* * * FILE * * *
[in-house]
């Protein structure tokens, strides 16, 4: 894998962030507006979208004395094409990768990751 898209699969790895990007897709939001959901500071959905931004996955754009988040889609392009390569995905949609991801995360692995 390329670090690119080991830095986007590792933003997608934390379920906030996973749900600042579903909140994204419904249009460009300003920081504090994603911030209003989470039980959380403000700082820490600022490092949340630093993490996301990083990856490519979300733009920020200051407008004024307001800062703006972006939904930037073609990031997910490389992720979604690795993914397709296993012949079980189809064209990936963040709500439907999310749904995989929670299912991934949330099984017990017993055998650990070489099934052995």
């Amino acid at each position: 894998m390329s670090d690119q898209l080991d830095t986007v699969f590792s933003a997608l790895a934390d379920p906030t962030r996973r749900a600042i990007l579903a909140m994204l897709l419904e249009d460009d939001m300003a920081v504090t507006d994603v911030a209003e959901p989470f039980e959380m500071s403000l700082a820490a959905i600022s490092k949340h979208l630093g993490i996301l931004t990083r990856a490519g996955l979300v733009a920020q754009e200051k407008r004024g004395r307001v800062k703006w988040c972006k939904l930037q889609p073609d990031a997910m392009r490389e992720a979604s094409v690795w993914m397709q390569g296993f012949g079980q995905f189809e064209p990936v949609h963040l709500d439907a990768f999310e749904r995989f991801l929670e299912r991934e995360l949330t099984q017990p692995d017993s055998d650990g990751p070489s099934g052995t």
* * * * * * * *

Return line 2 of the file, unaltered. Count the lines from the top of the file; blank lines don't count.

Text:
């Protein structure tokens, strides 16, 4: 894998962030507006979208004395094409990768990751 898209699969790895990007897709939001959901500071959905931004996955754009988040889609392009390569995905949609991801995360692995 390329670090690119080991830095986007590792933003997608934390379920906030996973749900600042579903909140994204419904249009460009300003920081504090994603911030209003989470039980959380403000700082820490600022490092949340630093993490996301990083990856490519979300733009920020200051407008004024307001800062703006972006939904930037073609990031997910490389992720979604690795993914397709296993012949079980189809064209990936963040709500439907999310749904995989929670299912991934949330099984017990017993055998650990070489099934052995």